HPLC analysis

A modular Shimadzu LC-20A System was utilized. A Capcell Pak C-18 Column (250×4.6 mm internal diameter×5 µm; Shiseido Co., Ltd., Tokyo, Japan) was used at 30°C. Isocratic elution [mobile phase, solvent mixture of methanol (15%)] was performed for 1 h at a flow rate of 1 ml min−1 with an injection volume of 20 µl. The UV detector was set at a wavelength of 220 nm.

Human keratinocyte cultures

HaCaT cells (immortalized human keratinocyte cell line, obtained from American Type Culture Collection, Manassas, VA, USA) were cultured in Dulbecco's modified Eagle's medium (DMEM; Welgene Biotech, Taipei, Taiwan) supplemented with 10% fetal bovine serum (Thermo Fisher Scientific, Inc., Waltham, MA, USA) and 100 U/ml penicillin/streptomycin at 37°C and 5% CO2. Cells (5×105 cells/dish in 60 mm dishes) were pretreated with 10 ng/ml TNF-α and 10 ng/ml IFN-γ at 37°C and 5% CO2 for 30 min and subsequently incubated with 2.5, 5 or 10 µg/ml ISTP or 125, 250 or 500 µg/ml AP extract (APE) for 30 min at 37°C and 5% CO2. For induction of IL-33, HaCaT cells were treated with 20 ng/ml TNF-α and 20 ng/ml IFN-γ at 37°C and 5% CO2 for 30 min (22).

Cell Counting kit-8 (CCK-8) assay

HaCaT cells (2.5×104 cells/well) were seeded into 96-well plates and their proliferation was measured using a CCK-8 assay (Dojindo Molecular Technologies, Inc., Rockville, MD, USA). Cells were treated with 62.5, 125, 250 and 500 µg/ml APE or 1.25, 2.5, 5 and 10 µg/ml ISTP for 24 h. Cells were subsequently incubated with TNF-α (20 ng/ml) and IFN-γ (20 ng/ml) for 30 min at 37°C and 5% CO2. CCK-8 solution (10 µl) was added to the cells in 1 ml DMEM and incubated for 2 h at 37°C. Absorbance was measured at a wavelength of 450 nm using a microplate reader (SpectraMax 340; Molecular Devices, LLC, Sunnyvale, CA, USA).

Western blot analysis

Western blot analysis was performed as described previously (23). Proteins were quantified using a Bio-Rad DC Protein assay kit II (Bio-Rad Laboratories, Inc., Hercules, CA, USA). Equal amounts of protein were separated by SDS-PAGE, transferred to polyvinylidene difluoride membranes and incubated with the following primary antibodies: Rabbit anti-phosphorylated (p)-STAT-1 phosphorylated at tyrosine 701 (pY-STAT-1; 1:1,000; cat. no. 9167; Cell Signaling Technology, Inc., Danvers, MA, USA); rabbit anti-p-STAT-1 phosphorylated at serine 727 (pS-STAT-1; 1:1,000; cat. no. 9177; Cell Signaling Technology, Inc.); rabbit anti-total STAT-1 (1:1,000; cat. no. 9172; Cell Signaling Technology, Inc.); mouse anti-ICAM-1 (1:1,000; cat. no. ab2213; Abcam, Cambridge, MA, USA); rabbit anti-β-actin (1:1,000; cat. no. 4967; Cell Signaling Technology); and anti-IL-33 (1:1,000; cat. no. sc-98659; Santa Cruz Biotechnology, Inc., Dallas, TX, USA).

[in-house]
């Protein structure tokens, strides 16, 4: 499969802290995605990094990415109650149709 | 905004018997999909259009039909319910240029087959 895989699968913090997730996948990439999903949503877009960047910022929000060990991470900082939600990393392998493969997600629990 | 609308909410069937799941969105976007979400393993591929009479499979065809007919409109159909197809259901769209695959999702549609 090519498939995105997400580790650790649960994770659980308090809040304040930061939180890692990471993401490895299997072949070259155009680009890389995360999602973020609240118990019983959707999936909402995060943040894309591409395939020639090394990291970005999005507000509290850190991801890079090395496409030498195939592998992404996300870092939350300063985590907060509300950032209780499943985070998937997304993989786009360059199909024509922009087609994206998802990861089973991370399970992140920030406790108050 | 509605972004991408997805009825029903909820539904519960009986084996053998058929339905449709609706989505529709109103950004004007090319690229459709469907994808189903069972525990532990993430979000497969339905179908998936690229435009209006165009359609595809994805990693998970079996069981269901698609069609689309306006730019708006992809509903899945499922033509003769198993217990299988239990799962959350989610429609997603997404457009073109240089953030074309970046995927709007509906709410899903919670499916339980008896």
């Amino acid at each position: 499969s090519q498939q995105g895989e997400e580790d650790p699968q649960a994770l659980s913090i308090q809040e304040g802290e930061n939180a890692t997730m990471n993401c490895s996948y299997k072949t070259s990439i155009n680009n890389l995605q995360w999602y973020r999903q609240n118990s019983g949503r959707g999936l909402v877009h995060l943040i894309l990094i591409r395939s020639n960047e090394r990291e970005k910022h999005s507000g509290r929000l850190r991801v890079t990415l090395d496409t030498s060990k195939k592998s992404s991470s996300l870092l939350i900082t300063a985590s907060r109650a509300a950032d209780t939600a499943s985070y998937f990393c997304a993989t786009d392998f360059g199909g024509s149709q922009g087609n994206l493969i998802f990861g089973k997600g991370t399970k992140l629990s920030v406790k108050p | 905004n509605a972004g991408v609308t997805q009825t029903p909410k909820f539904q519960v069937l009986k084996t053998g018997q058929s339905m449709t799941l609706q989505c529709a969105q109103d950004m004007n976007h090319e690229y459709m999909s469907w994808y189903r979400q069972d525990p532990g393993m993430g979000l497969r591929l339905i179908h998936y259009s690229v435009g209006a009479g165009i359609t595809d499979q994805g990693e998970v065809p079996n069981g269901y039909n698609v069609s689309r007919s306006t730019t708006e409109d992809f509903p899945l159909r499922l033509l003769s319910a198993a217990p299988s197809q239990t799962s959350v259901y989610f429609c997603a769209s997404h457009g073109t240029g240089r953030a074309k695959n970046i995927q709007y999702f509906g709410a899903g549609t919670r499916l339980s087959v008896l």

Measurement of chemokines

The concentration of six cytokines and chemokines [IL-1β, IL-6, monocyte chemoattractant protein-1 (MCP-1)/CCL2, TARC, soluble ICAM-1 (sICAM-1) and IL-33] were measured in cell supernatants using human ELISA kits as follows: Human IL-1β (ELISA ready-SET-GO; cat. no. 88-7261, eBioscience, Inc., San Diego, CA, USA), human CCL2 (MCP-1) (ELISA ready-SET-GO; cat. no. 88-7399, eBioscience, Inc.), human sICAM-1 (Platinum ELISA; cat. no. BMS201CE; eBioscience, Inc.), human IL-33 (Platinum ELISA; cat. no. BMS2048, eBioscience, Inc.), and human CCL17/TARC (Quantikine ELISA kit; cat. no. DDN00, R&D Systems, Inc., Minneapolis, MN, USA). ELISA was performed according to the manufacturer's protocol.